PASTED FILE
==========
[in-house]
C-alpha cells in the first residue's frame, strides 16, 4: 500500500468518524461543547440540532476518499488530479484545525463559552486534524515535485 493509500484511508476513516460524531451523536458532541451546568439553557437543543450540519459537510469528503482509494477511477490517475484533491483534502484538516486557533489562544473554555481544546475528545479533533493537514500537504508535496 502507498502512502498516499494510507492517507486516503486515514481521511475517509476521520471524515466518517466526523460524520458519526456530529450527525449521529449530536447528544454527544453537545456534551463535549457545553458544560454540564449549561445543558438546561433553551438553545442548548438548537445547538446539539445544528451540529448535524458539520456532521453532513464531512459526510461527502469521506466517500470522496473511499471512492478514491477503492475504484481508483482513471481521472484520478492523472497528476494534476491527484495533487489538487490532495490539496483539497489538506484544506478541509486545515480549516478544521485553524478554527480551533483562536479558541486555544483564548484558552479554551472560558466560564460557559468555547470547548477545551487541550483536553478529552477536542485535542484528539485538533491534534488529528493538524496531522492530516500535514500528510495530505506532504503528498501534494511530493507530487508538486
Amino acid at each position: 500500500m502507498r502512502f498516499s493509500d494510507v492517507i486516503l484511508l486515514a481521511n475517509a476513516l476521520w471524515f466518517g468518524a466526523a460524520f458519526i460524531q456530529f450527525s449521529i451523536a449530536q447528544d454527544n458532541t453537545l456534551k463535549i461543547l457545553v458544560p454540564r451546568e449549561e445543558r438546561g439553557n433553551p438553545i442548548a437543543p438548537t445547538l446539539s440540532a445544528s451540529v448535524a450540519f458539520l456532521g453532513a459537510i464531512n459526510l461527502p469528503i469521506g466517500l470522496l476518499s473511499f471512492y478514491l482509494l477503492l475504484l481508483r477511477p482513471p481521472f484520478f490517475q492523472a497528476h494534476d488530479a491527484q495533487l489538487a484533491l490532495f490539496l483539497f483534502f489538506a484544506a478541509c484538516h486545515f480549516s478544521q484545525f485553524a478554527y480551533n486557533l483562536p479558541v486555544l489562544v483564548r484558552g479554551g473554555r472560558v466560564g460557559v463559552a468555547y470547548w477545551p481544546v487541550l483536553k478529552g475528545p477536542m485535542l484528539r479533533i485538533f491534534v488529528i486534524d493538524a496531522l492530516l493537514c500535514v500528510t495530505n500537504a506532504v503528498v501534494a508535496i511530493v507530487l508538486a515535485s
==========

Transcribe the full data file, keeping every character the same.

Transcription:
[in-house]
C-alpha cells in the first residue's frame, strides 16, 4: 500500500468518524461543547440540532476518499488530479484545525463559552486534524515535485 493509500484511508476513516460524531451523536458532541451546568439553557437543543450540519459537510469528503482509494477511477490517475484533491483534502484538516486557533489562544473554555481544546475528545479533533493537514500537504508535496 502507498502512502498516499494510507492517507486516503486515514481521511475517509476521520471524515466518517466526523460524520458519526456530529450527525449521529449530536447528544454527544453537545456534551463535549457545553458544560454540564449549561445543558438546561433553551438553545442548548438548537445547538446539539445544528451540529448535524458539520456532521453532513464531512459526510461527502469521506466517500470522496473511499471512492478514491477503492475504484481508483482513471481521472484520478492523472497528476494534476491527484495533487489538487490532495490539496483539497489538506484544506478541509486545515480549516478544521485553524478554527480551533483562536479558541486555544483564548484558552479554551472560558466560564460557559468555547470547548477545551487541550483536553478529552477536542485535542484528539485538533491534534488529528493538524496531522492530516500535514500528510495530505506532504503528498501534494511530493507530487508538486
Amino acid at each position: 500500500m502507498r502512502f498516499s493509500d494510507v492517507i486516503l484511508l486515514a481521511n475517509a476513516l476521520w471524515f466518517g468518524a466526523a460524520f458519526i460524531q456530529f450527525s449521529i451523536a449530536q447528544d454527544n458532541t453537545l456534551k463535549i461543547l457545553v458544560p454540564r451546568e449549561e445543558r438546561g439553557n433553551p438553545i442548548a437543543p438548537t445547538l446539539s440540532a445544528s451540529v448535524a450540519f458539520l456532521g453532513a459537510i464531512n459526510l461527502p469528503i469521506g466517500l470522496l476518499s473511499f471512492y478514491l482509494l477503492l475504484l481508483r477511477p482513471p481521472f484520478f490517475q492523472a497528476h494534476d488530479a491527484q495533487l489538487a484533491l490532495f490539496l483539497f483534502f489538506a484544506a478541509c484538516h486545515f480549516s478544521q484545525f485553524a478554527y480551533n486557533l483562536p479558541v486555544l489562544v483564548r484558552g479554551g473554555r472560558v466560564g460557559v463559552a468555547y470547548w477545551p481544546v487541550l483536553k478529552g475528545p477536542m485535542l484528539r479533533i485538533f491534534v488529528i486534524d493538524a496531522l492530516l493537514c500535514v500528510t495530505n500537504a506532504v503528498v501534494a508535496i511530493v507530487l508538486a515535485s